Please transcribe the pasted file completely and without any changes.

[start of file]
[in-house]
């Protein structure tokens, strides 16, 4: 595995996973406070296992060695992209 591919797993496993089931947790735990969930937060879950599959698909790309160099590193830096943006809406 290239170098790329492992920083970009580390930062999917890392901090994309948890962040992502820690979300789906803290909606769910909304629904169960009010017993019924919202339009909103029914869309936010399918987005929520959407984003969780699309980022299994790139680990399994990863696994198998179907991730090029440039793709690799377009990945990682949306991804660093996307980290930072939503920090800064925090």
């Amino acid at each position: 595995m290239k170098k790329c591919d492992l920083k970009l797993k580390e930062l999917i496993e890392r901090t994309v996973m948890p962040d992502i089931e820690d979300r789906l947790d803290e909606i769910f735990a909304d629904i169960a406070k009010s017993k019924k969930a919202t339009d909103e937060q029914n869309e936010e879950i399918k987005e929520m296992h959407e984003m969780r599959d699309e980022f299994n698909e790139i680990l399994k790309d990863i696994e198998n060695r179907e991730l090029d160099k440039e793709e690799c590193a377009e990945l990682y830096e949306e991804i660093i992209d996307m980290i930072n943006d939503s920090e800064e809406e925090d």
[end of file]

[in-house]
């Protein structure tokens, strides 16, 4: 595995996973406070296992060695992209 591919797993496993089931947790735990969930937060879950599959698909790309160099590193830096943006809406 290239170098790329492992920083970009580390930062999917890392901090994309948890962040992502820690979300789906803290909606769910909304629904169960009010017993019924919202339009909103029914869309936010399918987005929520959407984003969780699309980022299994790139680990399994990863696994198998179907991730090029440039793709690799377009990945990682949306991804660093996307980290930072939503920090800064925090």
């Amino acid at each position: 595995m290239k170098k790329c591919d492992l920083k970009l797993k580390e930062l999917i496993e890392r901090t994309v996973m948890p962040d992502i089931e820690d979300r789906l947790d803290e909606i769910f735990a909304d629904i169960a406070k009010s017993k019924k969930a919202t339009d909103e937060q029914n869309e936010e879950i399918k987005e929520m296992h959407e984003m969780r599959d699309e980022f299994n698909e790139i680990l399994k790309d990863i696994e198998n060695r179907e991730l090029d160099k440039e793709e690799c590193a377009e990945l990682y830096e949306e991804i660093i992209d996307m980290i930072n943006d939503s920090e800064e809406e925090d």